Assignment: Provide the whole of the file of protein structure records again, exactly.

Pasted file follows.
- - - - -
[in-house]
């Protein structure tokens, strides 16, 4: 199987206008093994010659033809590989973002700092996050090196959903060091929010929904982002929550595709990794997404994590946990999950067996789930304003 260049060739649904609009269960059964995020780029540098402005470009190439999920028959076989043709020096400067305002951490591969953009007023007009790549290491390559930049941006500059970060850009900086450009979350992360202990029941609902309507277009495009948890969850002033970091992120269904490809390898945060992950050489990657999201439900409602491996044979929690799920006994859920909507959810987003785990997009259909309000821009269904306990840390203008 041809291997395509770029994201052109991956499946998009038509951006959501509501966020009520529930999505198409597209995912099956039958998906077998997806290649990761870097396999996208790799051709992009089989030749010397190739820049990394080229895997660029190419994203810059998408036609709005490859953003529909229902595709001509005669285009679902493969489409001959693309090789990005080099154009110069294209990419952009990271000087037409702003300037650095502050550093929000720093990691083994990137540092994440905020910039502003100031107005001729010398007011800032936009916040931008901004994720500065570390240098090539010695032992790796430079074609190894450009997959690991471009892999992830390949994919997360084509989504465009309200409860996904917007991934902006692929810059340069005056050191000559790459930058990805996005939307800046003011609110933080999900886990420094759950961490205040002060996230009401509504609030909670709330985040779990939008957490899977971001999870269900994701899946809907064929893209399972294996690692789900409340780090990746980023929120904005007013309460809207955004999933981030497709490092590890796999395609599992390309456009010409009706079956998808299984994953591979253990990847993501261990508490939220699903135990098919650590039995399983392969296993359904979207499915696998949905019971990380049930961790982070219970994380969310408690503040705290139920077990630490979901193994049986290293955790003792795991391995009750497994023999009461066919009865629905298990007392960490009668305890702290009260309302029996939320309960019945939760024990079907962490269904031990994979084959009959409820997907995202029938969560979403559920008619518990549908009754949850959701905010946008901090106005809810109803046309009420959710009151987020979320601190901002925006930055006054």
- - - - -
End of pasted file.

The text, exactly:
[in-house]
């Protein structure tokens, strides 16, 4: 199987206008093994010659033809590989973002700092996050090196959903060091929010929904982002929550595709990794997404994590946990999950067996789930304003 260049060739649904609009269960059964995020780029540098402005470009190439999920028959076989043709020096400067305002951490591969953009007023007009790549290491390559930049941006500059970060850009900086450009979350992360202990029941609902309507277009495009948890969850002033970091992120269904490809390898945060992950050489990657999201439900409602491996044979929690799920006994859920909507959810987003785990997009259909309000821009269904306990840390203008 041809291997395509770029994201052109991956499946998009038509951006959501509501966020009520529930999505198409597209995912099956039958998906077998997806290649990761870097396999996208790799051709992009089989030749010397190739820049990394080229895997660029190419994203810059998408036609709005490859953003529909229902595709001509005669285009679902493969489409001959693309090789990005080099154009110069294209990419952009990271000087037409702003300037650095502050550093929000720093990691083994990137540092994440905020910039502003100031107005001729010398007011800032936009916040931008901004994720500065570390240098090539010695032992790796430079074609190894450009997959690991471009892999992830390949994919997360084509989504465009309200409860996904917007991934902006692929810059340069005056050191000559790459930058990805996005939307800046003011609110933080999900886990420094759950961490205040002060996230009401509504609030909670709330985040779990939008957490899977971001999870269900994701899946809907064929893209399972294996690692789900409340780090990746980023929120904005007013309460809207955004999933981030497709490092590890796999395609599992390309456009010409009706079956998808299984994953591979253990990847993501261990508490939220699903135990098919650590039995399983392969296993359904979207499915696998949905019971990380049930961790982070219970994380969310408690503040705290139920077990630490979901193994049986290293955790003792795991391995009750497994023999009461066919009865629905298990007392960490009668305890702290009260309302029996939320309960019945939760024990079907962490269904031990994979084959009959409820997907995202029938969560979403559920008619518990549908009754949850959701905010946008901090106005809810109803046309009420959710009151987020979320601190901002925006930055006054």